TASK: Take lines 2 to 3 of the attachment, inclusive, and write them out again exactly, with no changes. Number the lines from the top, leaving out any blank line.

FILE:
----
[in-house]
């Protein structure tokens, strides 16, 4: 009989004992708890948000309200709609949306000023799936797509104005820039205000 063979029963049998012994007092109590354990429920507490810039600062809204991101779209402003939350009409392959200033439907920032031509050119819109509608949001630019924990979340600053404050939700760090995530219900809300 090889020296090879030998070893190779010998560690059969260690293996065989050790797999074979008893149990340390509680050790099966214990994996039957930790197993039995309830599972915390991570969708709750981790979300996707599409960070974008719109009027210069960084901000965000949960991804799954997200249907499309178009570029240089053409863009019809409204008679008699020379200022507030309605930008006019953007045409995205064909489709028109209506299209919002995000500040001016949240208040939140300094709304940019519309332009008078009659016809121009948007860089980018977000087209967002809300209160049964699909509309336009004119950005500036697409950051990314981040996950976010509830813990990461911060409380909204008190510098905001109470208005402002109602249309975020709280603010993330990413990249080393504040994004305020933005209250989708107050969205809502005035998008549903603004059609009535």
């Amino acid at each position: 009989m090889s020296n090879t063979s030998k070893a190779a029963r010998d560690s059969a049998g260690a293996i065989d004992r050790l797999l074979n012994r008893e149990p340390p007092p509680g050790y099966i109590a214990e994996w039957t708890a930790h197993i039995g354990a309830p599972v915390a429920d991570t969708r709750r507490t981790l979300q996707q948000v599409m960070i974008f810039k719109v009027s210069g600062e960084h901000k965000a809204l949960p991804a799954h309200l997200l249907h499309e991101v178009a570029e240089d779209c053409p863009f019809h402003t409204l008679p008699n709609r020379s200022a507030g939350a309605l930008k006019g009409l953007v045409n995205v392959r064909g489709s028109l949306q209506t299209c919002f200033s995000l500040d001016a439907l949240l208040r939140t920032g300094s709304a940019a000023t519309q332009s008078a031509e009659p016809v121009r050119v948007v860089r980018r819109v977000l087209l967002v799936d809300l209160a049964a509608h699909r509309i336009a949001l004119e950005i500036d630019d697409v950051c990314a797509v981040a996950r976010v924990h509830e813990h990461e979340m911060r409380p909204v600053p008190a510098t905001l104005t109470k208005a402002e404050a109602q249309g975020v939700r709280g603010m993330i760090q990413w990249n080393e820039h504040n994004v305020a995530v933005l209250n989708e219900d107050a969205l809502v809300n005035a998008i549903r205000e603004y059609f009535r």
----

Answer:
């Protein structure tokens, strides 16, 4: 009989004992708890948000309200709609949306000023799936797509104005820039205000 063979029963049998012994007092109590354990429920507490810039600062809204991101779209402003939350009409392959200033439907920032031509050119819109509608949001630019924990979340600053404050939700760090995530219900809300 090889020296090879030998070893190779010998560690059969260690293996065989050790797999074979008893149990340390509680050790099966214990994996039957930790197993039995309830599972915390991570969708709750981790979300996707599409960070974008719109009027210069960084901000965000949960991804799954997200249907499309178009570029240089053409863009019809409204008679008699020379200022507030309605930008006019953007045409995205064909489709028109209506299209919002995000500040001016949240208040939140300094709304940019519309332009008078009659016809121009948007860089980018977000087209967002809300209160049964699909509309336009004119950005500036697409950051990314981040996950976010509830813990990461911060409380909204008190510098905001109470208005402002109602249309975020709280603010993330990413990249080393504040994004305020933005209250989708107050969205809502005035998008549903603004059609009535």
């Amino acid at each position: 009989m090889s020296n090879t063979s030998k070893a190779a029963r010998d560690s059969a049998g260690a293996i065989d004992r050790l797999l074979n012994r008893e149990p340390p007092p509680g050790y099966i109590a214990e994996w039957t708890a930790h197993i039995g354990a309830p599972v915390a429920d991570t969708r709750r507490t981790l979300q996707q948000v599409m960070i974008f810039k719109v009027s210069g600062e960084h901000k965000a809204l949960p991804a799954h309200l997200l249907h499309e991101v178009a570029e240089d779209c053409p863009f019809h402003t409204l008679p008699n709609r020379s200022a507030g939350a309605l930008k006019g009409l953007v045409n995205v392959r064909g489709s028109l949306q209506t299209c919002f200033s995000l500040d001016a439907l949240l208040r939140t920032g300094s709304a940019a000023t519309q332009s008078a031509e009659p016809v121009r050119v948007v860089r980018r819109v977000l087209l967002v799936d809300l209160a049964a509608h699909r509309i336009a949001l004119e950005i500036d630019d697409v950051c990314a797509v981040a996950r976010v924990h509830e813990h990461e979340m911060r409380p909204v600053p008190a510098t905001l104005t109470k208005a402002e404050a109602q249309g975020v939700r709280g603010m993330i760090q990413w990249n080393e820039h504040n994004v305020a995530v933005l209250n989708e219900d107050a969205l809502v809300n005035a998008i549903r205000e603004y059609f009535r």